Here's a bit of balance for you after that rental horror story. Astoundingly, today's "home buying isn't always a walk in the park" story comes to you courtesy of the Seattle Times (but not E. Rhodes of course).
Katherine and Robert McCartney thought they'd found the perfect first home in a 1,400-square-foot 1950s rambler in Boise, Idaho, a few years back. They thought they were getting a deal.Which is one of the many reasons that stretching your budget to buy a home is never a good idea. You never know what will come up, and you are pretty much guaranteed that there will be something that you didn't expect. The "rule" that you shouldn't spend more than 30% of your gross income on housing wasn't just pulled out of thin air. If you don't leave a financial buffer in your budget, you're setting yourself up for problems down the road.
They actually were getting in way over their heads.
A few months after they bought the house, the couple had to move to Washington for work. But before they put the house on the market again, they spent thousands of dollars on a new roof, garbage disposal, paint job, window screens and sand for the oil furnace.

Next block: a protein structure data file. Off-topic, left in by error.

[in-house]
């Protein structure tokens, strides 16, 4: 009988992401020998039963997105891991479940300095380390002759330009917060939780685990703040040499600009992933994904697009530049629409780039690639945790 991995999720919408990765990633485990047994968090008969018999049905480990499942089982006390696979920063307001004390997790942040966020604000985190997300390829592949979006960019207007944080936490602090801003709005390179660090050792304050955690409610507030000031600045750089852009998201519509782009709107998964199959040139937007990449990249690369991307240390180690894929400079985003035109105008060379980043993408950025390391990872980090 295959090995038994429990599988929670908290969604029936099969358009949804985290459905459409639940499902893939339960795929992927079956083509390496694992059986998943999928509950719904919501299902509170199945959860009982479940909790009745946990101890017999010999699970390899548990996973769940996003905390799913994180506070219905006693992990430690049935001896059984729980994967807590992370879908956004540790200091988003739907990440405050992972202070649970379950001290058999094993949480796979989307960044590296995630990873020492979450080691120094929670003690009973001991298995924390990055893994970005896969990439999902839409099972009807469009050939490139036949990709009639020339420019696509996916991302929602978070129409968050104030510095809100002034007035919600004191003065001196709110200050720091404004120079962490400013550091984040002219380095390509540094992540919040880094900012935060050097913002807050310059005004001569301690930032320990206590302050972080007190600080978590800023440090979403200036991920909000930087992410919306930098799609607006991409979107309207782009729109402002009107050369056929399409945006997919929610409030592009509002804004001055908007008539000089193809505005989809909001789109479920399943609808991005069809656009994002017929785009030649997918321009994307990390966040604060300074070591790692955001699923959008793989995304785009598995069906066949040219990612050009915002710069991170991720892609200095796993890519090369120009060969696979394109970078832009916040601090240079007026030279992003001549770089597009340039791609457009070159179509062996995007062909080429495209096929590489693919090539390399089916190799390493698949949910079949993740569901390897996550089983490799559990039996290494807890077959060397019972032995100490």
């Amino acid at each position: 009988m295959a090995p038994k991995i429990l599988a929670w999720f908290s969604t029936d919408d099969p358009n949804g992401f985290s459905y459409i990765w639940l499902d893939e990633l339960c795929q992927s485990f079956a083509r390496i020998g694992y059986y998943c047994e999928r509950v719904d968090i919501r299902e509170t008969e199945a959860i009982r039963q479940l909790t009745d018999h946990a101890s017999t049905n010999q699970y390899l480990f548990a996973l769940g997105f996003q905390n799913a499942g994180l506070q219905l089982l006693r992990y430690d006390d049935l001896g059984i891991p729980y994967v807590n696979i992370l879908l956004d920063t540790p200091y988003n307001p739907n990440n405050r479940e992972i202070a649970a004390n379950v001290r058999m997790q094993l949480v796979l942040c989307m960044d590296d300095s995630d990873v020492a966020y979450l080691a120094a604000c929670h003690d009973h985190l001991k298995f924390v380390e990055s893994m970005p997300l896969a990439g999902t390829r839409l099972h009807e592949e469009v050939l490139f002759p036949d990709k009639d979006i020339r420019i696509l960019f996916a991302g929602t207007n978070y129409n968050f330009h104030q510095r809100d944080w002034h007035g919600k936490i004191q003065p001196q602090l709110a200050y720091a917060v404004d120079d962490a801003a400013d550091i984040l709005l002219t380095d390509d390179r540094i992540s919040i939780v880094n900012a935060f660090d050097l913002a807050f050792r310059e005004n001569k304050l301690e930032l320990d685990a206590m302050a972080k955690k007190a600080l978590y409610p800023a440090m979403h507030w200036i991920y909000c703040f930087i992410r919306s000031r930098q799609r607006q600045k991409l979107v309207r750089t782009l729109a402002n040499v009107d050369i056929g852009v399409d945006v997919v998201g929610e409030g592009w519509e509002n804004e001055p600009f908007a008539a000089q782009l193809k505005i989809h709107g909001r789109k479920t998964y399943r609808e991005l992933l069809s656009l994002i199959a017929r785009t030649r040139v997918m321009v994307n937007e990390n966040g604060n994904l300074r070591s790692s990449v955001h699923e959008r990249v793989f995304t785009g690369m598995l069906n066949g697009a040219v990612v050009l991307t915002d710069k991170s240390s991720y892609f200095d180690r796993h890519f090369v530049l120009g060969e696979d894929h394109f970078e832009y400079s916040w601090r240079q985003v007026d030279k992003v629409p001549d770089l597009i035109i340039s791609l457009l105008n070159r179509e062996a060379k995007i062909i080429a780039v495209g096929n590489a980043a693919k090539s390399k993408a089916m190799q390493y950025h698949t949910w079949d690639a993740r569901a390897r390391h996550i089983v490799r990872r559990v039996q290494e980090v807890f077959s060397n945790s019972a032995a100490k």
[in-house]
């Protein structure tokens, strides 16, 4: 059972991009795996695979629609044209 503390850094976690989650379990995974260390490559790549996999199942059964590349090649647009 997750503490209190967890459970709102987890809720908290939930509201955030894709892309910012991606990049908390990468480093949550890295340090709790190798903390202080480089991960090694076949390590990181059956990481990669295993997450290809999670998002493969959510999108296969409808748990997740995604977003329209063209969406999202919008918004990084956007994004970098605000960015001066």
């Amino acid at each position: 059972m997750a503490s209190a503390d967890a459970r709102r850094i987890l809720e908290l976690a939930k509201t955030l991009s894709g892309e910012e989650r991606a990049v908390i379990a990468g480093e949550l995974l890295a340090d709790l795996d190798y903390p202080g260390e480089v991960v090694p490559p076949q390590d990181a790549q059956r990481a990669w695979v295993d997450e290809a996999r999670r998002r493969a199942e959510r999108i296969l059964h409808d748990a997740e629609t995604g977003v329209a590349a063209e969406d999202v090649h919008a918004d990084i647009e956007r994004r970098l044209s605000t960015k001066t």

In the process of buying and reselling quickly, they discovered one of the cardinal rules of homeownership: That cool condo or cozy craftsman likely will cost thousands more than you paid for it, most notably for maintenance and repairs, furniture and fixtures — expenses that buyers should plan on but don't.
Home ownership is great, and I'm all for people buying houses—as long as they can actually afford to. There's more to "affording" a house than the simple [INCOME] > [MONTHLY PAYMENT] equation.
(Heather Rae Darval, Seattle Times, 10.28.2006)